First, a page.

Is a very birdy month with lots and see and lots to hope for. I spent a lot of time (most days) on the barrier beaches and at the East End of Long Island hoping for Western Kingbird, Ash-throated Flycatcher, Northern Wheatear and the like but really didn't turn up much in terms of new birds. I did chase, and dip a Say's Phoebe, and did finally manage to connect with a Western Kingbird at Breezy Point. The Kingbird was my only year bird from Long Island though and one of only 5 that I managed to turn up all month.
|Western Kingbird - this one was at Jones Beach.|
October also brought us Hurricane Sandy which did not bring me any birds, a single Leach's Storm-Petrel was the only bird I could legitimately call a 'Storm Bird'. I did however bring a lot of destruction and misery to many of the low-lying coastal areas of Long Island, and effectively closed large areas of the barrier beaches for the balance of year. We actually got off pretty lightly out in NorthWest Harbor with no real damage other than some downed trees. It did create a sort of 'lost week' phenomenon though as we hunkered down with no heat, or power, and with limited gasoline supplies keeping me close to home. I spent weeks looking for my Brown Pelican, but still no luck.
So into 'rarity season' at 347 species. It seemed like I was close to breaking the record back in June and then had crawled along, seemingly no closer to the record, ever since. I still needed 6 more species, and perhaps a couple of spares just in case. As I looked over the prospects, absent pelagic birds (which I never got in any case) I'd really need a spectacular crop of goodies to show up in New York if I was going to break that 352 mark. And we did indeed get a spectacular crop of November rarities ...
On the vagrant front I ran up to Canastota for a Harris's Sparrow, and to Athens for a Western Tanager. I got Virginia's Wabler (!) and Painted Bunting in Queens, and Northern Lapwing and Brewer's Blackbird at Montauk. Both ends of Long Island producing at once, and who knows what we might have had if the Sandy-damaged beaches had been open to birders.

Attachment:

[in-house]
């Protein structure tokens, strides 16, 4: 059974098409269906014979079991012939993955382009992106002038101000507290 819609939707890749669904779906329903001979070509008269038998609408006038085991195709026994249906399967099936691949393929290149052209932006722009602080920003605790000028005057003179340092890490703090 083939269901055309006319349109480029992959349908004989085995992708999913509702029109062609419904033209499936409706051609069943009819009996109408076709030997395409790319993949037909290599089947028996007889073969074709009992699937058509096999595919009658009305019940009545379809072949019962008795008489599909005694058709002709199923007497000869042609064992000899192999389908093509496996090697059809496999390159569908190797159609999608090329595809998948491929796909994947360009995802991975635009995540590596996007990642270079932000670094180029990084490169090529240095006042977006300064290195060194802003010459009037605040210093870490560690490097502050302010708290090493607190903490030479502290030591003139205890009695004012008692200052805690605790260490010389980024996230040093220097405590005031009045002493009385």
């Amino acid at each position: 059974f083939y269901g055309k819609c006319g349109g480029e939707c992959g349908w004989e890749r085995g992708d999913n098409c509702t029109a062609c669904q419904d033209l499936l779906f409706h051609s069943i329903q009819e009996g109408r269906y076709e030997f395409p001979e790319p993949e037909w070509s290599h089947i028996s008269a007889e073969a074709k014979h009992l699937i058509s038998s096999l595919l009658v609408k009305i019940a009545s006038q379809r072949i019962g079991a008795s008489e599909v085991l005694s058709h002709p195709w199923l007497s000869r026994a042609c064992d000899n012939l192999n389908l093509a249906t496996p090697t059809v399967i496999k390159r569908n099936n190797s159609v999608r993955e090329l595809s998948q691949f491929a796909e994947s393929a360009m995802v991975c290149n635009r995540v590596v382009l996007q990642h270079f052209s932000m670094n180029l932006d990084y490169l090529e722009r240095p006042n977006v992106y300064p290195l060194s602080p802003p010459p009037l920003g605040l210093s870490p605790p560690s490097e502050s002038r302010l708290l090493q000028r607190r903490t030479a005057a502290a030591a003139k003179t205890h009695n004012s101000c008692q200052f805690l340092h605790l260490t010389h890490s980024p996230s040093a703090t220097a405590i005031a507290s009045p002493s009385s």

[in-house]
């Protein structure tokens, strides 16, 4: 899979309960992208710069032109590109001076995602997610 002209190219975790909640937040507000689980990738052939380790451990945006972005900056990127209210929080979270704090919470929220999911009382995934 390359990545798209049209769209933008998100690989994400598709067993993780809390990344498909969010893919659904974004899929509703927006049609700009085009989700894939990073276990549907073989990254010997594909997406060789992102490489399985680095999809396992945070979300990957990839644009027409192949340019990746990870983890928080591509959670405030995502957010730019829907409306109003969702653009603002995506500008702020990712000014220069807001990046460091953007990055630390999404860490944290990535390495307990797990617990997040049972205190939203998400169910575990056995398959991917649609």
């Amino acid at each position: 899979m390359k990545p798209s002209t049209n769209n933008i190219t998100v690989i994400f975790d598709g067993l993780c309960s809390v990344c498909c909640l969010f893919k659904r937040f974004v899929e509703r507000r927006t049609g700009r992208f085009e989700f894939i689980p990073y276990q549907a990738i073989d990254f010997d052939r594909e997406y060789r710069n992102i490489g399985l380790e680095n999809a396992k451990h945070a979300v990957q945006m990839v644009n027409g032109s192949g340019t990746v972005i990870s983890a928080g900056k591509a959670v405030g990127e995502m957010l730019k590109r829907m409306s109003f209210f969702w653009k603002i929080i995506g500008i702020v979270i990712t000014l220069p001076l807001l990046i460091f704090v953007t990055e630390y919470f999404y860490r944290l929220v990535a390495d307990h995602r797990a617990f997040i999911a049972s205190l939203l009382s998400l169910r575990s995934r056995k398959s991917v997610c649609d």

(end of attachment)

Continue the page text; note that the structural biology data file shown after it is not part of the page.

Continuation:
|Pine Grosbeak - part of what turned out to be an epic 'Finch-Year' with large|
numbers of Crossbills, Siskins, and other Winter Finches invading the State.
And so into the home stretch with 356 species and still time to add a few more to 'put it out of reach'.
I did try to get out to sea on fishing boats but had four December trips cancel for lack of bookings. Pelagic birds really did become the big gap in my list this year with 5 or 6 additional species left on the table due to my less than impressive pelagic effort. I did however manage to catch up with a Brown Pelican (no-one expects to get their year Brown Pelican in December) thus avoiding an embarrassing miss for the year. I also got to catch up with another long-time nemesis bird, one which I had chased and dipped often including two painful missed already this year, when Corey Finger gifted me a LeConte's Sparrow in Queens.
|LeConte's Sparrow - a long-time nemesis on the East Coast. I chased it this|
year in Brooklyn and Ithaca before getting this gift in Queens.
And so I guess I'm all done and I wonder what it will feel like tomorrow not having a New York Big Year to work on. Although I'll be honest and say that this project was a bit of chore at times, especially during the Summer, overall it was a wonderful experience. I saw a lot of really neat birds, got to visit some great places, and met a lot of really interesting people. It was a terrific way to get back into birding in the NorthEast after years where my only serious birding was done on vacations to the far-flung corners of the world. I learned a ton, and am slowly getting back up to speed in terms of birding skills. Was it worth doing .... yes, absolutely. Would I do it again .... hell no.
I'll do one last post with some stats and 'Thank Yous' and then the Big Year is done ...